As I warned in my last column, China and Pakistan could attack next year, if not in October, and they would hope to foment unrest within the valley in tandem. Innovative efforts were required over the past year to prevent that, and it was entirely possible. For, while last year’s constitutional changes set off the Sino-Pak axis like a half-cocked alarm, believe it or not, many citizens within the erstwhile state showed considerable openness. Many in Ladakh and Jammu and some in the valley were open to the promise of development and clean, responsive governance.

After the first few weeks, even those who had been upset had largely settled down. So, already by early September last year, people by and large were ready to at least see what the promised new beginning would be like.

With unprecedented power at its disposal, and without any interference from greedy local lobbies, the government could have tried to win over hearts and minds within the state more easily than ever before.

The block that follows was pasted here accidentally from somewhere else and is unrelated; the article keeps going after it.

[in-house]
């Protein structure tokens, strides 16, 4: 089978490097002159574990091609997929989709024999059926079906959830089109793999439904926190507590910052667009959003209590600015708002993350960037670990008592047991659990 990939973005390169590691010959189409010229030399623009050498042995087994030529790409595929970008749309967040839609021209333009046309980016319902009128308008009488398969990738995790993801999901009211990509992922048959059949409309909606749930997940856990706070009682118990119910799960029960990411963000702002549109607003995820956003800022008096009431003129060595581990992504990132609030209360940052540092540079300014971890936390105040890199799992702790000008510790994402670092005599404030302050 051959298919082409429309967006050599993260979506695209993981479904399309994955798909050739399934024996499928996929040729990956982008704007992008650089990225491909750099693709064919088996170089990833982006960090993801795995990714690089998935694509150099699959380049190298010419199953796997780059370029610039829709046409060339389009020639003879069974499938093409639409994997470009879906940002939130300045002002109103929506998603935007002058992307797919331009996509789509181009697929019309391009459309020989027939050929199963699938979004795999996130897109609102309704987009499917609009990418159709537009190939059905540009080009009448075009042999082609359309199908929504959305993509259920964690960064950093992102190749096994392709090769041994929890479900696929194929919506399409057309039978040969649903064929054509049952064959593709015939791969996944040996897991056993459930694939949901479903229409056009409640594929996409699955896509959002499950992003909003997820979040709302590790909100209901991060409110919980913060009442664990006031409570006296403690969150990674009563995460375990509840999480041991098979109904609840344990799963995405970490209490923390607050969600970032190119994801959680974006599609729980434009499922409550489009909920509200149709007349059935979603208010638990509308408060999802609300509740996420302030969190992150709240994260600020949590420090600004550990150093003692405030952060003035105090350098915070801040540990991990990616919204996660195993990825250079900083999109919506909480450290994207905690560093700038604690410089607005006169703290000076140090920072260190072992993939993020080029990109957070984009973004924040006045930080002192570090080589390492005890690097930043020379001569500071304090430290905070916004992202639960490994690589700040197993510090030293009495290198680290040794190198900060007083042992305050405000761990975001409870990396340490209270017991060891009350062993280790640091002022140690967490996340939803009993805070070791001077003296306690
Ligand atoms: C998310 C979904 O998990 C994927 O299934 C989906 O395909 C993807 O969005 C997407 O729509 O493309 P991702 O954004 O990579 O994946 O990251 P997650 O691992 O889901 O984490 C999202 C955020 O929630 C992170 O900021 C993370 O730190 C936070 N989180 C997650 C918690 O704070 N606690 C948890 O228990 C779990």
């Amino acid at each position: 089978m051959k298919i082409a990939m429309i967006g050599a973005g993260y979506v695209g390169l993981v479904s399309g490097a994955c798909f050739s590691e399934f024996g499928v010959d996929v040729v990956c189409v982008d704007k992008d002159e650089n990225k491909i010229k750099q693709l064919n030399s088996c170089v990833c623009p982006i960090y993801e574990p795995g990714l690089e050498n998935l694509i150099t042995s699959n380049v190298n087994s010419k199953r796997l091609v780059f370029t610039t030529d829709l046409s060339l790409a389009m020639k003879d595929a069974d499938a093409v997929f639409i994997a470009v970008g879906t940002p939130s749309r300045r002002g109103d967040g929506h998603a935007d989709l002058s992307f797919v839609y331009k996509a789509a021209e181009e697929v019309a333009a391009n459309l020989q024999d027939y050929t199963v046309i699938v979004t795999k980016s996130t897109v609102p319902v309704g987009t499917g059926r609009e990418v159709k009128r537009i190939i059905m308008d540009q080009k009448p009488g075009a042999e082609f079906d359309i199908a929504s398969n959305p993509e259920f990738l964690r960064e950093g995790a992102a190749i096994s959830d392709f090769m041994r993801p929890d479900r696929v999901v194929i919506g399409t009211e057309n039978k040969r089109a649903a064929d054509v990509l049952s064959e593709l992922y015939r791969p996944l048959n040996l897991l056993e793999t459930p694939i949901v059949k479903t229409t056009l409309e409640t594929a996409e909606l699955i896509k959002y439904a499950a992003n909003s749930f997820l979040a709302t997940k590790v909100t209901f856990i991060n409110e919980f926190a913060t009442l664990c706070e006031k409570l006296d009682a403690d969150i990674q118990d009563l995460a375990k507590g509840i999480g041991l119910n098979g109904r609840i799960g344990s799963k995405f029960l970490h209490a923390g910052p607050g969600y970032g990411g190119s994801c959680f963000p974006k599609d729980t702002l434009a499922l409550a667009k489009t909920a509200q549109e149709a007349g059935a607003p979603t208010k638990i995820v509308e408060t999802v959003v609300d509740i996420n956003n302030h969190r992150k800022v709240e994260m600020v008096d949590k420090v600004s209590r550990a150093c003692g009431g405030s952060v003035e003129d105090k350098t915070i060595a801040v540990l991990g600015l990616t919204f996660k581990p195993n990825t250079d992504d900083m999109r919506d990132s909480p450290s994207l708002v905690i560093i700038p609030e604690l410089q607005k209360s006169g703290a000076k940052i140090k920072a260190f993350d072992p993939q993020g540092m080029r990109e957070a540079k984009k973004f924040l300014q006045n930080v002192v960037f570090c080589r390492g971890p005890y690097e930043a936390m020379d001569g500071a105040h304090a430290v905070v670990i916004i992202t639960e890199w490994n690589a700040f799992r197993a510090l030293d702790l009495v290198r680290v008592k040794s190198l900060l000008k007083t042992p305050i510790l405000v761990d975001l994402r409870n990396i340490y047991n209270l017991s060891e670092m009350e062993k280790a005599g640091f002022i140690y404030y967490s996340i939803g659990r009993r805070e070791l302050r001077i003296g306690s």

It turned out to be a false dawn. Restrictions were prioritised instead of engagement, and there is no sign of development, jobs or new initiatives. And the place has been denied fast internet amid a pandemic, home study rules, and myriad uncertainties. So the frustrations of people at large, even in Jammu and Ladakh, have risen.

On the morning of the anniversary, Ashok Bhan, the respected former director general of the state's police, sent me an article he wrote, tellingly titled “Surge in Home-Grown Militancy: Pro-Active Outreach Essential”. The tragedy is that if people-friendly economic and social outreach had taken place, the country might have had a bulwark against external aggression instead of a possible third half-front of hostility.

Reducing status spawns terror

The openness of large sections of people was an amazing change from the past, which should have been grabbed without a moment’s delay. Recent history showed that inimical powers would surely use a reduction in the status of the state to foment trouble. Some sections of the population would surely be ready to play that game.